Wife Talk – Session 1

I receive a lot of messages from men who are in ‘happy but sexless’ marriages. For the record, I won’t become involved with a man whose wife doesn’t know or approve of his extra-marital activities, and not because I’m judging the husband. I’m not. I simply try putting myself in the place of the wife; how I would feel if I discovered my husband was having an affair. I would be devastated. So, I cannot in good conscience take part in something that would cause another person that kind of pain.

Having said this, I want to acknowledge what the husbands are going through. Men are more sexually driven than women as a general rule. It’s a matter of biology. Men also suffer far fewer hormonal fluctuations – or physical life events – that negatively affect their libido. So, I get it…that except for unusual circumstances, sex is virtually always on a man’s mind.

A woman, by contrast, can vary greatly in her desire at any point in her life.

But I’m not here to talk about estrogen. At least, not today. I’d like to talk about something much trickier, and much more fundamental to a woman’s sensuality…her self-concept. Self-concept and self-esteem are not the same thing. A woman’s self-esteem (how GOOD she feels about herself) is a part of her self-concept, but only a part. Add to this her identity as: a professional, a caretaker, a mother, a lover, a spiritual role model, a healer, a friend, an advisor, (did I already mention caretaker and mother?), a follower, a peer, a partner, an advocate, and oh yes, a mother.

I realize that men’s identities revolve around many of these same things. But there is one key difference between men and women on this point, and it is often overlooked:

Men are generally far better at compartmentalization than women are.

Why is this important?

When part of a woman’s identity changes, either as a result of age or circumstance, her whole identity changes. It is all connected. Some of you may have noticed the emphasis above on ‘mother’ (yes, I did rather bludgeon you over the head with it, but with good reason…it’s that important).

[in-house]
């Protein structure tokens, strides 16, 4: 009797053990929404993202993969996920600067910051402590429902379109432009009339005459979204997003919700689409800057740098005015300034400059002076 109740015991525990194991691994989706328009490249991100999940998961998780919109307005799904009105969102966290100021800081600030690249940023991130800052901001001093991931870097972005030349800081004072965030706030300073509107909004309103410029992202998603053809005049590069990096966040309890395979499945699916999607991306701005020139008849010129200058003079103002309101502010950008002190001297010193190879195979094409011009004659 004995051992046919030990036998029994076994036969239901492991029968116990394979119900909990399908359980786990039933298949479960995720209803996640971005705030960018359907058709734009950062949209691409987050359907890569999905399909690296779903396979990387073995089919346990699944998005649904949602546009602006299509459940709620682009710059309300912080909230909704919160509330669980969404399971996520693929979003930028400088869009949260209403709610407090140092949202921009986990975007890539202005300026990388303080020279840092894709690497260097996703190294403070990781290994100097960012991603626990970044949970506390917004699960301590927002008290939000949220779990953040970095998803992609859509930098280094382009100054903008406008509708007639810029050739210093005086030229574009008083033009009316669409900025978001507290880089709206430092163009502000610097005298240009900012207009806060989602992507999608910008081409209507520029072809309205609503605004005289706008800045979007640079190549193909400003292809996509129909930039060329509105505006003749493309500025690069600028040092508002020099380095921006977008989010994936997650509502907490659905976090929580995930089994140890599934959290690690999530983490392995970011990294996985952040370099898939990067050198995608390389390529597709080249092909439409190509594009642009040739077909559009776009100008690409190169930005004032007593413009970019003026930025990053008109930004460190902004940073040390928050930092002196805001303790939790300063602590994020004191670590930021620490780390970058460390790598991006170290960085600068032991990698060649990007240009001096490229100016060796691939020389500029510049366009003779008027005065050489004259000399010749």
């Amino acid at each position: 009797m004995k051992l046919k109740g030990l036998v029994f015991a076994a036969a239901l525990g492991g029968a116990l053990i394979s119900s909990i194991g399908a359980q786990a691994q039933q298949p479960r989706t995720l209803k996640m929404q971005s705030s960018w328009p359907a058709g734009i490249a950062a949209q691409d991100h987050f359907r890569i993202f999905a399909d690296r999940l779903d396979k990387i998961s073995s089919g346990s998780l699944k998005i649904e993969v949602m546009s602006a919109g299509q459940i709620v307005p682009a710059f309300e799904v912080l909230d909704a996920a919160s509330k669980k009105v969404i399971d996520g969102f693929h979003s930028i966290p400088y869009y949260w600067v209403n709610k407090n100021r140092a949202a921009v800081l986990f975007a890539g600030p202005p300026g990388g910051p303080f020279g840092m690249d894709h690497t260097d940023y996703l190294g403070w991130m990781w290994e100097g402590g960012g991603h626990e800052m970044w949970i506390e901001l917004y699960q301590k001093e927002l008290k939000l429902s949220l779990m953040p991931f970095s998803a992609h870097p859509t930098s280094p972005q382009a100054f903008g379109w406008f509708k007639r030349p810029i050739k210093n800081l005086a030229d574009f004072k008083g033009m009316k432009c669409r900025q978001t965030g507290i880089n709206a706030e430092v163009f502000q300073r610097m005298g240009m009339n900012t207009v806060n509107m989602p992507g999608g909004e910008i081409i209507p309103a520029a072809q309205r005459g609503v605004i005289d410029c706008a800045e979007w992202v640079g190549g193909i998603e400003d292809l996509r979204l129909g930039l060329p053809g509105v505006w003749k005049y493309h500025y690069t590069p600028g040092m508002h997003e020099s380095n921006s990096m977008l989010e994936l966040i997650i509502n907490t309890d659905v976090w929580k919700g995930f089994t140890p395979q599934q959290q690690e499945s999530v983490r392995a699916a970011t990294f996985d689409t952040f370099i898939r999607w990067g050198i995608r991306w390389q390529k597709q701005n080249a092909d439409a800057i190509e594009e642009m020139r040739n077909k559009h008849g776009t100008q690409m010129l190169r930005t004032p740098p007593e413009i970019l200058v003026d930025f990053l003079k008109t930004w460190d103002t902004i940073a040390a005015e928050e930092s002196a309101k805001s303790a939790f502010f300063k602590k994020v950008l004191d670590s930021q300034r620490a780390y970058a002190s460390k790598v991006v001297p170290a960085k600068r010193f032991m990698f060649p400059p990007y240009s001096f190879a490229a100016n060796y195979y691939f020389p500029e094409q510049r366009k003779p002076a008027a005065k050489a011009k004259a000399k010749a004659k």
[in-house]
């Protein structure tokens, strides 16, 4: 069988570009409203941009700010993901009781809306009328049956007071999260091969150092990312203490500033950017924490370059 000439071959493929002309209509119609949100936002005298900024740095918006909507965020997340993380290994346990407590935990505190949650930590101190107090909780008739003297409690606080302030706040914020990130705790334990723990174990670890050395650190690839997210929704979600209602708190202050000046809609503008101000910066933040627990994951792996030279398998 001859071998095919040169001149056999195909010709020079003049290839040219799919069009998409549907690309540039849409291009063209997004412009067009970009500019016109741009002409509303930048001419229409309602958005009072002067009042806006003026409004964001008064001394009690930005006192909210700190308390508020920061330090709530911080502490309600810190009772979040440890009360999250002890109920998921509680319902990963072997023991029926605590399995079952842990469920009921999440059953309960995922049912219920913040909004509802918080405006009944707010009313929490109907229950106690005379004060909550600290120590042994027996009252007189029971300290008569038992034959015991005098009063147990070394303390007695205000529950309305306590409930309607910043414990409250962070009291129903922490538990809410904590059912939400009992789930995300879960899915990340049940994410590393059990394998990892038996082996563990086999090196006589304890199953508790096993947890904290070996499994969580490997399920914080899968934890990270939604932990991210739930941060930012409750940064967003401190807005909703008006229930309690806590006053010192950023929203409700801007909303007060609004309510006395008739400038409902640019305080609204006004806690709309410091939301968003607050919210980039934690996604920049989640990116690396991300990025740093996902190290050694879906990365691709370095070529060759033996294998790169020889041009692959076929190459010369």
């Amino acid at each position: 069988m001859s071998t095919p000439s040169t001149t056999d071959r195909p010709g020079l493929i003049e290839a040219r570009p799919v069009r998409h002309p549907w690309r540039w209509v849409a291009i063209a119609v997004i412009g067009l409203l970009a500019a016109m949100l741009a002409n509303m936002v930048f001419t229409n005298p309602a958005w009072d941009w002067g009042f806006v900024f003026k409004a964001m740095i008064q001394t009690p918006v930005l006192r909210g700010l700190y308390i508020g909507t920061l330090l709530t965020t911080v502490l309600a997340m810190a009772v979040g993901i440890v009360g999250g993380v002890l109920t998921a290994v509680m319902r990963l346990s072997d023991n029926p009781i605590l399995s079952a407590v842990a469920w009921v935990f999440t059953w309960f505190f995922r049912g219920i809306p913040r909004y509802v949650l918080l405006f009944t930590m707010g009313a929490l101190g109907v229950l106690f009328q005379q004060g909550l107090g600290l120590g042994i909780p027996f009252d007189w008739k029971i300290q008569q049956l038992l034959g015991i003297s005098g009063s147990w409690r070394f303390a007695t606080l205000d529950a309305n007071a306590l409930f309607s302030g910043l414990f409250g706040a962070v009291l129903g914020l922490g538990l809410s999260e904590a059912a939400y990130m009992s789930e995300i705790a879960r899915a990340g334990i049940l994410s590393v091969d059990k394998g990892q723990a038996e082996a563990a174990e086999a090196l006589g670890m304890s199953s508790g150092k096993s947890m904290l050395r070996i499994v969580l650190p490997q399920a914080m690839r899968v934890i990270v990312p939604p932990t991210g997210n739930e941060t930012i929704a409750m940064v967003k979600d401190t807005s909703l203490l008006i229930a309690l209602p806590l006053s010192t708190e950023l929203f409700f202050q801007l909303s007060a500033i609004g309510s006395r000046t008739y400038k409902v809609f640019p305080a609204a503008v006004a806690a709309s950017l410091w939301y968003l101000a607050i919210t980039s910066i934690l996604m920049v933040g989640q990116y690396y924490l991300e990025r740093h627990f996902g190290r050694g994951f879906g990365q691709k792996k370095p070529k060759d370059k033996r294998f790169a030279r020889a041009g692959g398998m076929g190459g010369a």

When a woman reaches the age when her children are becoming self-sufficient, she experiences a powerful shift. After spending roughly twenty years putting her children’s needs above her own, she is faced with the reality of attending to her own needs and interests. But she is no longer the same person she was in youth, so what does attending to her own needs and desires look like?

  • In a society that worships youth, she realizes she’s no longer the pretty (or sexy) ingenue. Every commercial for anti-aging products reminds her that nobody likes wrinkles, and she has accumulated a few.
  • Her body has physically altered, and if over the age of 40, her metabolism has slowed. She has to work harder to maintain her shape; and again, messages in the media abound when it comes to the feminine physical ideal.
  • If children have recently moved out or married, she may be mourning to some degree
  • She has probably spent very little time thinking about what she wants to do with the rest of her life (outside of children and career), and now that she has time for herself, she is utterly befuddled what to do with it.

Put all of this together. And stir. Oh yes, and let’s sprinkle shifting hormones on top.

She feels overwhelmed, frustrated and stuck; hardly a state where the brilliant, strong, loving, devoted woman you adore is likely to shine with renewed sensuality, a lust for life, or a sense of ‘owning who she is’. And remember our little friend, Self-Esteem? Nowhere to be found when a woman is trying to redefine herself.

The upshot: Sexy does not live at this address. And when a woman doesn’t feel sexy, she doesn’t desire sex. This is true despite the numerous reassurances by her partner that she is very desirable. Like the saying goes, ‘you can lead a horse to water’… you can tell a woman all day long how sexy she is, but you can’t make her believe it. She has to do that for herself.

This isn’t to say that partners can’t help. They most definitely can. That’s a topic we’ll cover in its own post.




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